Different notes/base/drydown? eg. Eau Premiere has more vanillic vs. Sensual Elixir has muskier drydown?

    2. Would you compare Chanel Eau Premiere to Guerlain Shalimar Light (which it often resembled/compared to)?

    I read someone smelled Eau Premiere in a magazine test strip and immediately thought it smelled like Shalimar Light.

    Lotsa thanks!

  7. Hi simplicity - I haven't smelled either Sensual Elixir or Shalimar Light, so can't give you a comparative analysis. But it looks like the Basenotes gang gave you a thorough consumer comparison test on the topic. I love the fumehead community's collective brainpower and willingness to share - it takes a village, y'know!

    Everyone else, I urge you to peruse this interesting thread on simplicity's query:

  8. Well I am one of the mothers who always wore CHANEL No5 from 1960 when 1/4 oz bottle was $5. I most assuredly can tell you in early to mid '90s a dramatic change occurred.I don't know what but sadly No5 stated to smell synthetic,like a knock-off of itself.When I ask Chanel people what happened they reply,"...there is no difference, No5 has not been reformulated."That is B.S.the aromatic recipe may not have changed ...something sure did.It is no longer the No5 I knew.

  9. terbiz, it's so maddening that these classics are tampered with - and with no acknowledgment from the company, as you've experienced.

  10. I can only say that Chanel no. 5 (I have the EdT) is sacrosanct in my perfume history. I received it as a present when was in my late teens in the 1980's and wore it for years. When I hear someone say that it's too "heavy" or "an evening fragrance only" I'm still surprised. As surprised as I was the first time I realized (honestly) that not everyone likes Chanel no. 5. I went "What??? - But it's Chanel no. 5!!" Total perfume innocence ;-)

    That's the way I feel about this fragrance. It's an evergreen for me. I wore it when I was a student wearing jeans and t-shirts, one of my fellow students always said I was the only person she knew whose backpack was Chanel no. 5-scented :-) It just stuck to everything I touched. It still does and I still wear it - also as a daytime fragrance. I love other fragrances as well, but Chanel no 5 will always be my holy cow perfume ;-)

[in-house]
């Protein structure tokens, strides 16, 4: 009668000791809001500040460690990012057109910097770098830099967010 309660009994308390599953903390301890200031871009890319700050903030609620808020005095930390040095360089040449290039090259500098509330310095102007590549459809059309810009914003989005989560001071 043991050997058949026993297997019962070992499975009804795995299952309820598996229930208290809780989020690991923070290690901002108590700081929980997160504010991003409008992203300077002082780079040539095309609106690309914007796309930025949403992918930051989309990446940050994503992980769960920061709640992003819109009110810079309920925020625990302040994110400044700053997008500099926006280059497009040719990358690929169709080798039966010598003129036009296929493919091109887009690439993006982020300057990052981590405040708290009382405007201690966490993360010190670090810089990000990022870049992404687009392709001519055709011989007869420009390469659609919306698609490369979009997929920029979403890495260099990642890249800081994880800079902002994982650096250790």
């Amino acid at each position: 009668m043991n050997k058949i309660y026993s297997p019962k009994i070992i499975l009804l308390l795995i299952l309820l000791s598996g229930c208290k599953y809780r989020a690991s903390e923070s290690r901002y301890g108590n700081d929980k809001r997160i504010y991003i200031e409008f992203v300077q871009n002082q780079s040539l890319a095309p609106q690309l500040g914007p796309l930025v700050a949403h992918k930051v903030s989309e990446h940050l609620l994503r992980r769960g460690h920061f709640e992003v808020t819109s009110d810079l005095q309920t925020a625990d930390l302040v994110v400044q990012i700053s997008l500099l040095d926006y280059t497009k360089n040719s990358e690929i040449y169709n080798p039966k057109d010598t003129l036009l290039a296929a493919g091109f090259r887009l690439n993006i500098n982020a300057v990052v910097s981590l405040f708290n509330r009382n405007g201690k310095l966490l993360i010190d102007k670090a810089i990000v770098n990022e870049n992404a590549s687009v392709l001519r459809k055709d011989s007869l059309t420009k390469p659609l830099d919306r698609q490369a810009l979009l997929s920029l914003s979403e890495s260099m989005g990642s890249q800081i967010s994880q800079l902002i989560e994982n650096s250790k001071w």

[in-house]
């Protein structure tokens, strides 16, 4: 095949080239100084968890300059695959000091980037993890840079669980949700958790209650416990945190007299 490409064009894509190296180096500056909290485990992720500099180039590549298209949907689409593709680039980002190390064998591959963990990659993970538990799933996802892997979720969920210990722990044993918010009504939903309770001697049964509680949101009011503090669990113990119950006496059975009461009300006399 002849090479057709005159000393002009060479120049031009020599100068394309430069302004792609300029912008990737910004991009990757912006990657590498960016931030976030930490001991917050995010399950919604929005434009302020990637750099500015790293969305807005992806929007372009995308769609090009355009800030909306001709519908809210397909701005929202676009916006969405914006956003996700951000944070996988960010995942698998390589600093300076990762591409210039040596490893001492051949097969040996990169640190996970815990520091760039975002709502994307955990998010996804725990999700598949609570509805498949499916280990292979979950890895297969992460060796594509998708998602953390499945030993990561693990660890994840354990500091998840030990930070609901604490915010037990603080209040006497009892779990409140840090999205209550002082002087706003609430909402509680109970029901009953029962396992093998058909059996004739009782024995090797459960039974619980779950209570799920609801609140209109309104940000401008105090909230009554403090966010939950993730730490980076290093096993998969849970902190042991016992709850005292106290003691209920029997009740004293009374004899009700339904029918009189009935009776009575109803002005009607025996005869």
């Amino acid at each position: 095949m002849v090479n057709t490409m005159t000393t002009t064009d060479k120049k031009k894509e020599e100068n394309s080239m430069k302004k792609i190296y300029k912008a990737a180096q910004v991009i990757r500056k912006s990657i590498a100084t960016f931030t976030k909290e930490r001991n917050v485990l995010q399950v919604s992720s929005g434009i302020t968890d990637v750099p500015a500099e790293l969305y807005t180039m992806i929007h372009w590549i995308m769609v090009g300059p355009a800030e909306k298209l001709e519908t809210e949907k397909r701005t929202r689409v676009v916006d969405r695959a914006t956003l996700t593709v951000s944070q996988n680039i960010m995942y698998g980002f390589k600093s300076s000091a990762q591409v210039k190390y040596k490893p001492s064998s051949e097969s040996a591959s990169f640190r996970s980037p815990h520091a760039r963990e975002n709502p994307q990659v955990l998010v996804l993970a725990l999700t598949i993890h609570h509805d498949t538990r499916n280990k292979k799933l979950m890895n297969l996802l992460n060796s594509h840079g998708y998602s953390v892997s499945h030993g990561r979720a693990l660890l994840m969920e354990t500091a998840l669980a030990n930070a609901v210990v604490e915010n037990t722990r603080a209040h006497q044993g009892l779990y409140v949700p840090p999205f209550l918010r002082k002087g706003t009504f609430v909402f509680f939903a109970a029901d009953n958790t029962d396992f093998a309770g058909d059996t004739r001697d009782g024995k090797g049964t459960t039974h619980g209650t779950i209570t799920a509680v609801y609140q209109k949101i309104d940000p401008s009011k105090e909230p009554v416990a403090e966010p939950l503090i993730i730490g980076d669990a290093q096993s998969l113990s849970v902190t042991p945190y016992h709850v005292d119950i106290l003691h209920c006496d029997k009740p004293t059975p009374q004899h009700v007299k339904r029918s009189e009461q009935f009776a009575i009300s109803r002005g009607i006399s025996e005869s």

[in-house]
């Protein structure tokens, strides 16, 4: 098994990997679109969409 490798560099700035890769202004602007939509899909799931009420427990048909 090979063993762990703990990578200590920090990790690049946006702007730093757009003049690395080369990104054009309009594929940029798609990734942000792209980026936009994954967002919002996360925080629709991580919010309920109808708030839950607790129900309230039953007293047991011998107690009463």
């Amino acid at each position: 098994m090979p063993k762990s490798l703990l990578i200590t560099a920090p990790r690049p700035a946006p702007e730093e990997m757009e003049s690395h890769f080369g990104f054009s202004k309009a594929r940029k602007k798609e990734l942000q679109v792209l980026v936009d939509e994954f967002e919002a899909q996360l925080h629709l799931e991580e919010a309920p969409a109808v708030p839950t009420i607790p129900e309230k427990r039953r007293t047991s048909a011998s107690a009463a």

11. Junelady, there's such a wonderful lack of judgment when you approach perfume (and art, music, etc) when you're younger and have no real context for things. I love the sound of your Chanel No. 5 scented backpack!

  12. You're so right. Generally, I don't mind getting older - in fact I think there are more upsides than not. So far, at least.
    However, I wish I had more of the innocence, for lack of a better word, I had 20-25 years ago. Cynicism does sneak in occassionally and it must be kept in check.

    And pleasures of the senses seem to help in this respect - it activates other parts of the brain (cynical again ;-) - or simply let us enjoy life more.

  13. I just turned 30 and as of late, I've been drawn to more of the refined things. Like fine china and of course perfume. The week of my birthday, I stopped by the Channel counter and it was there that I fell in love for the first time with No.5. I've always thought it was for an old lady, but after experiencing it again for the first time, I realized how refined and feminine it is. A friend of mine said that things like this happen as one comes into her/his thirties. I believe I've arrived at refinement with Channel No.5.

  14. Judy, that is certainly a perfume milestone you've experienced! Certain perfumes, like food or fashion or music or men, are a taste you grow into.